• 39 percent of millennial buyers are more likely than other generations to associate homeownership with adulthood.
  • 21 percent of millennial buyers encourage other buyers to buy early to begin building equity.

So now that you have any idea of the upside of buying a home versus renting, its time to look at the HOW you can make it happen. Here are 7 millennial geared tips!


By contacting a lender they can help you get a better grasp on your financial picture. But as the millennial buyers surveyed above reminded us, it helps to consider that there are extra costs associated with buying a house.  These include down payment, buyer’s closing costs, moving costs, move-in costs, and maintenance among some of the biggest.

“According to the National Association of Realtors, the median price of an existing single-family home in the U.S. was $232,100 during the first quarter of 2017.  And with a conventional mortgage loan generally requires a 20 percent down payment, which works out to $46,420 for a median-priced home. If you are able to qualify for an FHA loan with a 3.5 percent down payment, then it still comes out to be around $8123.00 for a down payment. Closing costs can also reflect a wide variety of variables; they may be closer to 4 percent of the purchase price, in some cases.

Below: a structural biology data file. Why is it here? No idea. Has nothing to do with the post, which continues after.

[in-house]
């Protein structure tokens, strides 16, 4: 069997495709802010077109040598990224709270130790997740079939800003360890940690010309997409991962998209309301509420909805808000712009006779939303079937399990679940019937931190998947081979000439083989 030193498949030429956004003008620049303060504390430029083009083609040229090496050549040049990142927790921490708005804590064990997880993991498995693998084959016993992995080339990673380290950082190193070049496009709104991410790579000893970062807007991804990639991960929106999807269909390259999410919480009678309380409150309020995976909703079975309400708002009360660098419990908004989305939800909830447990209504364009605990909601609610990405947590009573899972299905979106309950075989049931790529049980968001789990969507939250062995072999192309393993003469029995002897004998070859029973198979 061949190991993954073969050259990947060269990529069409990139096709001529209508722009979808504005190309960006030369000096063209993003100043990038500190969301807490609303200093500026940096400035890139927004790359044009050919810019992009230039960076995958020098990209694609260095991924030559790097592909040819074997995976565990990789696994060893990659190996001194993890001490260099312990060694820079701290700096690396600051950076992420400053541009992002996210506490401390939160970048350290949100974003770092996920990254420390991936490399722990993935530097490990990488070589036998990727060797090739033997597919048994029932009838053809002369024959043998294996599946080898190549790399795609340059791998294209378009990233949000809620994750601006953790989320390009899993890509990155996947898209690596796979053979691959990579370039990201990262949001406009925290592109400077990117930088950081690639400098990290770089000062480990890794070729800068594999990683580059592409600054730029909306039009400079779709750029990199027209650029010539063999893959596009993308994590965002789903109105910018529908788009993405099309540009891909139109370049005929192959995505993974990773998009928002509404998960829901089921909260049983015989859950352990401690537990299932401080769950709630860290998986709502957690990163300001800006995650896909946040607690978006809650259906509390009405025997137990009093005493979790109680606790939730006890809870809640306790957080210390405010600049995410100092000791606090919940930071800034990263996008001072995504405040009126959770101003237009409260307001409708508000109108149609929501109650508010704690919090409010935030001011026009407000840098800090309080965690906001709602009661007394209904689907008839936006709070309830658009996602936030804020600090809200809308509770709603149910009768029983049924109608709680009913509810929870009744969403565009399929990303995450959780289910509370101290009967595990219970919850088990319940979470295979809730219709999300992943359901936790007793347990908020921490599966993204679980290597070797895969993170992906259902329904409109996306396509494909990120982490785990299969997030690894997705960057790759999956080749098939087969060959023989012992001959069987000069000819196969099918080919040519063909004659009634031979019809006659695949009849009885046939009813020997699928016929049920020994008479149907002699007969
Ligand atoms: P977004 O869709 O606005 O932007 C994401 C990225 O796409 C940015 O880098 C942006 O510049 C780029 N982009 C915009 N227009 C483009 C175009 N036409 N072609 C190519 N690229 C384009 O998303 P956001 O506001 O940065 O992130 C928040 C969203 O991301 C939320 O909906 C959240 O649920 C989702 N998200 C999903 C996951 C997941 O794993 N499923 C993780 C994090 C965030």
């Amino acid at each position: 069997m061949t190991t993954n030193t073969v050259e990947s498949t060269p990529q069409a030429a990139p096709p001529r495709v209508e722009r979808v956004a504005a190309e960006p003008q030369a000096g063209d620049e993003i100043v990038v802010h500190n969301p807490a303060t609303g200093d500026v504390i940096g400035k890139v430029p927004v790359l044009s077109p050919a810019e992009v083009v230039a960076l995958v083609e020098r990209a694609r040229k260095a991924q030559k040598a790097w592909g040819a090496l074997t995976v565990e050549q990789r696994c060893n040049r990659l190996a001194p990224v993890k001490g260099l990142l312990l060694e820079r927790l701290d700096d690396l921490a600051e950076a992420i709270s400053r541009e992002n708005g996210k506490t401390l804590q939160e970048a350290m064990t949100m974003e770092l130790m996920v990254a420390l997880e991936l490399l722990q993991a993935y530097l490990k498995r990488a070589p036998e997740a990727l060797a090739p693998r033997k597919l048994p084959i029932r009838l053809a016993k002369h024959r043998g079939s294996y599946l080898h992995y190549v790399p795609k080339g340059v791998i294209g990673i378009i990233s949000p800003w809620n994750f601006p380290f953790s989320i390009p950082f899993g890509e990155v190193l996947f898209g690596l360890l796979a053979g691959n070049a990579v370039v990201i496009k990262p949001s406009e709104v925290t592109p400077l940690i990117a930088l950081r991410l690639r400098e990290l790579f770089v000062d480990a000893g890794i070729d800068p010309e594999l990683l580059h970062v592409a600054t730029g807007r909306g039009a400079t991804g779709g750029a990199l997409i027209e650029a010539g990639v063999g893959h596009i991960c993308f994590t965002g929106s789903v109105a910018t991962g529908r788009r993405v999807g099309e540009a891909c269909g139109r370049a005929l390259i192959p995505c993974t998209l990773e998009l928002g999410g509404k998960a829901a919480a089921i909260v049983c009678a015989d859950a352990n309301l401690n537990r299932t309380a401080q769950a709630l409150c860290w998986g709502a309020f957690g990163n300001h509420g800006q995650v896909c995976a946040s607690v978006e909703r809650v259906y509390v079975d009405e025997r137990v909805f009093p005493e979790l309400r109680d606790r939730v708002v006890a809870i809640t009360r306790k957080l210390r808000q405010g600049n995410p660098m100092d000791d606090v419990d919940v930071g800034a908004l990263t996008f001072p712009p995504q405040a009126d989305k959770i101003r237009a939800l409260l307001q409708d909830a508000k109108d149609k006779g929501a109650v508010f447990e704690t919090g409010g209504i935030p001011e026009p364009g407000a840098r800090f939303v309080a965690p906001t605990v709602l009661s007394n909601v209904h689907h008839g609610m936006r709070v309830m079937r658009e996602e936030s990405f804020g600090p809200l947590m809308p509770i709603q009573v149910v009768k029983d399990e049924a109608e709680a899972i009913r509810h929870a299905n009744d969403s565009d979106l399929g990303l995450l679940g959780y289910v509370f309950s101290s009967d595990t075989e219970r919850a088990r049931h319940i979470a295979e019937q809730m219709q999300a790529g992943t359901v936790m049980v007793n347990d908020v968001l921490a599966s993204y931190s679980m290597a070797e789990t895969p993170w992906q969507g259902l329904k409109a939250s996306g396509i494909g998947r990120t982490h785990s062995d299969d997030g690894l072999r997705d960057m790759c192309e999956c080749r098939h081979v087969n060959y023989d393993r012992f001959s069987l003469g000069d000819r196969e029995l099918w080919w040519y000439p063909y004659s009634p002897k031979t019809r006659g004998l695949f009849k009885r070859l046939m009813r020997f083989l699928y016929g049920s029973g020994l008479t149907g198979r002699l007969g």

If you can afford these costs now there is a silver lining because over time, most homes appreciate; so, in the end, it’s generally not as expensive as it sounds.

Further, you have to live somewhere; and unless you stay in mom’s basement, it won’t be free. And depending on where you live a mortgage can be just as much as rent.


This was mentioned in number one but it is important to contact a good lender realtor and learn what is available for you. There are lots down payment assistance programs.  Also neighborhoods and areas in even the hottest markets bargains can be found. Talk to the experts, there is often a way available when you look into and ask for help.


Research your options, and know what you are looking for today and also for your future.  Buying a home is a huge step and deserves time and the appropriate research. This means knowing why you are buying a home and what kind of home/neighborhood you are looking for.  Also because buying and financing a home are so closely linked, it also means looking into your current financial situation and projecting how much you can afford.